Hub Client Library documentation

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# Upload files to the Hub

Sharing your files and work is an important aspect of the Hub. The huggingface_hub offers several options for uploading your files to the Hub. You can use these functions independently or integrate them into your library, making it more convenient for your users to interact with the Hub. This guide will show you how to push files:

• without using Git.
• that are very large with Git LFS.
• with the commit context manager.
• with the push_to_hub() function.

huggingface-cli login
• Alternatively, if you prefer working from a Jupyter or Colaboratory notebook, log in with notebook_login():

>>> from huggingface_hub import notebook_login
>>> notebook_login()

notebook_login() launches a widget in your notebook from which you can enter your Hugging Face credentials.

## Push files without Git

If you don’t have Git installed on your system, use create_commit() to push your files to the Hub. create_commit() uses the HTTP protocol to upload files to the Hub.

However, create_commit() is a low-level API for working at a commit level. The upload_file() and upload_folder() functions are higher-level APIs that use create_commit() under the hood and are generally more convenient. We recommend trying these functions first if you don’t need to work at a lower level.

Once you’ve created a repository with the create_repo function, you can upload a file to your repository with the upload_file() function.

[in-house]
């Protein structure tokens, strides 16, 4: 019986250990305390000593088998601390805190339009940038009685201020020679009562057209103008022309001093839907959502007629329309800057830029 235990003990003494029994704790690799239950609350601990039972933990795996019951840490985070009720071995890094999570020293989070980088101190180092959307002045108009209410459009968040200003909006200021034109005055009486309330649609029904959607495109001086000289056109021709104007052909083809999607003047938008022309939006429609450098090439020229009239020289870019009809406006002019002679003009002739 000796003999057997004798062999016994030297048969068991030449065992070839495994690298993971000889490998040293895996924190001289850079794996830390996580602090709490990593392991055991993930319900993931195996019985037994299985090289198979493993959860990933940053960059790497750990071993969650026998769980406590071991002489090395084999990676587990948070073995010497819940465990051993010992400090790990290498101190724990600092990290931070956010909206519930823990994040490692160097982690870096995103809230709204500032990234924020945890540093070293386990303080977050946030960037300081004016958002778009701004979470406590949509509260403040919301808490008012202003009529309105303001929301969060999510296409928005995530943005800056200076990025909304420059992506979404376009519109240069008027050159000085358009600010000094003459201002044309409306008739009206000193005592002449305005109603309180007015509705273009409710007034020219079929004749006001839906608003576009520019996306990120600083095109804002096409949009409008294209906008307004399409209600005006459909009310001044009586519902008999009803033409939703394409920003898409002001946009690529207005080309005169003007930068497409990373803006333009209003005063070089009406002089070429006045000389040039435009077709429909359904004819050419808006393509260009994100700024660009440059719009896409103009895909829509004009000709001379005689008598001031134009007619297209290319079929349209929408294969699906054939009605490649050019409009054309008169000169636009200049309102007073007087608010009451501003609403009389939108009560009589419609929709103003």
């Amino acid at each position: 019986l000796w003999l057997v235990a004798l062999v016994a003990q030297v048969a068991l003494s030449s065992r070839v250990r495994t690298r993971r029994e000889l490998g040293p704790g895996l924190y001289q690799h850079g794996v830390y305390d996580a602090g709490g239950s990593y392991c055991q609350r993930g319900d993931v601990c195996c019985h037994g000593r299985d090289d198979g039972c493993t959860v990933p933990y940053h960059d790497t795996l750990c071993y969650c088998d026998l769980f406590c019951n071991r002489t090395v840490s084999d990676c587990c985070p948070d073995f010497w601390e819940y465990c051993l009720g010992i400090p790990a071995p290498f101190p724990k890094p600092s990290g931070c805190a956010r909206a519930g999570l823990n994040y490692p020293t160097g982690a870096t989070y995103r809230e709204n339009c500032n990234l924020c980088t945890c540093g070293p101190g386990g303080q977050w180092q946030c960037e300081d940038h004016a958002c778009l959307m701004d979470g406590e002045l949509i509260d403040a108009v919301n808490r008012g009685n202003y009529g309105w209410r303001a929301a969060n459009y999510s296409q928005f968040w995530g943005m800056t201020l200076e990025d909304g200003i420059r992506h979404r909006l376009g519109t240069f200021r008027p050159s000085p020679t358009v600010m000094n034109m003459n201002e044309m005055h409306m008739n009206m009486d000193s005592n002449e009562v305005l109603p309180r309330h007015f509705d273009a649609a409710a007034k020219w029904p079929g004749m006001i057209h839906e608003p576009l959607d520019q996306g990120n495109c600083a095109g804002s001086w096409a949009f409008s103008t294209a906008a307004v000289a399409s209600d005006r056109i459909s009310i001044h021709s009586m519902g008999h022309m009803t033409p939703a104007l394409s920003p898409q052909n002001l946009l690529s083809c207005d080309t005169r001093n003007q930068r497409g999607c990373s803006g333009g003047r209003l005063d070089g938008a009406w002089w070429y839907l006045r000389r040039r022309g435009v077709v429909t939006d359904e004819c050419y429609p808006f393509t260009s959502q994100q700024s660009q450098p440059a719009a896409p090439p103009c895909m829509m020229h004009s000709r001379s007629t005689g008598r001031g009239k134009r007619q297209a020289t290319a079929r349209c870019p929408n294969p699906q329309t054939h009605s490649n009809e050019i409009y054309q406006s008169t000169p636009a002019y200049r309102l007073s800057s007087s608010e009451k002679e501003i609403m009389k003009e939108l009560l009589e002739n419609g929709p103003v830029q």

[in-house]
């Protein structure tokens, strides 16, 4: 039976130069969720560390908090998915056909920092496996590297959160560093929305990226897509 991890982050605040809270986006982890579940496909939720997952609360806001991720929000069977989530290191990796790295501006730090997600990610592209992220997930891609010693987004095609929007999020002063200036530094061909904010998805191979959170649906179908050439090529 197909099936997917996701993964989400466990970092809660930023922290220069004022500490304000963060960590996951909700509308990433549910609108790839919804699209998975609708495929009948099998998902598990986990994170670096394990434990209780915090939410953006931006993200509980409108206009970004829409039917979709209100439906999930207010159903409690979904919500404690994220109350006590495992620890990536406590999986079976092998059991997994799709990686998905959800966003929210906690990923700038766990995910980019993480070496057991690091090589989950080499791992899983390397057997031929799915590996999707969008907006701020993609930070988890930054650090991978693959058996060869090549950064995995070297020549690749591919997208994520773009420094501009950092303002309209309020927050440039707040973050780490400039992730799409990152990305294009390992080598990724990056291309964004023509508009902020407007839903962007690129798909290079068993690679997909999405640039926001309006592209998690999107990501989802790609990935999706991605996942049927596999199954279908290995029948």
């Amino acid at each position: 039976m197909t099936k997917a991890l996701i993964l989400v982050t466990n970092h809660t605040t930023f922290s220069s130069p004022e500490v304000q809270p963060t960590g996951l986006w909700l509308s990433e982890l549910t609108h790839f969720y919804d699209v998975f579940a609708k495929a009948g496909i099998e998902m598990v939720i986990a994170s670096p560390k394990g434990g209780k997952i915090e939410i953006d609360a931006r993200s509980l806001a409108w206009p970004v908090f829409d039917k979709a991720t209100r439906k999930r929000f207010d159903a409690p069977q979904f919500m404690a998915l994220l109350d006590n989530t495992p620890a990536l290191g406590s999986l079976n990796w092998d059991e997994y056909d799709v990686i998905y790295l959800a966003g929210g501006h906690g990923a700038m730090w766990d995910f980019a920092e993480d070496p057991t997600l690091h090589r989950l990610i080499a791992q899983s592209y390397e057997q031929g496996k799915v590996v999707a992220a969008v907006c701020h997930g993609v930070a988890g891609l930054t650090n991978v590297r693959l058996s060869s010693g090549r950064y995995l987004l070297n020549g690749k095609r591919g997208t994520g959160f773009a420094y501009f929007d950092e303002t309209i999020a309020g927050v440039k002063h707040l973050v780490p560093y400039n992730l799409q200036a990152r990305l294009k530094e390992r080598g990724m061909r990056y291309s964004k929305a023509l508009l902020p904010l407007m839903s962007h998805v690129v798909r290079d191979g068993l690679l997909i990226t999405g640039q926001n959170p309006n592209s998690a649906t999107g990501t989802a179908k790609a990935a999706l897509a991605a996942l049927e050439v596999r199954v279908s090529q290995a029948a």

Specify the path of the file to upload, where you want to upload the file to in the repository, and the name of the repository you want to add the file to. Depending on your repository type, you can optionally set the repository type as a dataset, model, or space.

>>> from huggingface_hub import HfApi
>>> api = HfApi()
...     repo_type="dataset",
... )

Use the upload_folder() function to upload a local folder to an existing repository. Specify the path of the local folder to upload, where you want to upload the folder to in the repository, and the name of the repository you want to add the folder to. Depending on your repository type, you can optionally set the repository type as a dataset, model, or space.

Use the allow_patterns and ignore_patterns arguments to specify which files to upload. These parameters accept either a single pattern or a list of patterns. Patterns are Standard Wildcards (globbing patterns) as documented here. If both allow_patterns and ignore_patterns are provided, both constraints apply. By default, all files from the folder are uploaded.

>>> from huggingface_hub import HfApi
>>> api = HfApi()
...     folder_path="/path/to/local/folder",
...     path_in_repo="my-dataset/train",
...     repo_type="dataset",
...     ignore_patterns="**/logs/*.txt",
... )

### create_commit

If you want to work at a commit-level, use the create_commit() function directly. There are two types of operations supported by create_commit():

• CommitOperationAdd uploads a file to the Hub. If the file already exists, the file contents are overwritten. This operation accepts two arguments:

• path_in_repo: the repository path to upload a file to.
• path_or_fileobj: either a path to a file on your filesystem or a file-like object. This is the content of the file to upload to the Hub.
• CommitOperationDelete removes a file from a repository. This operation accepts path_in_repo as an argument.

For example, if you want to upload two files and delete a file in a Hub repository:

1. Use the appropriate CommitOperation to add and delete a file: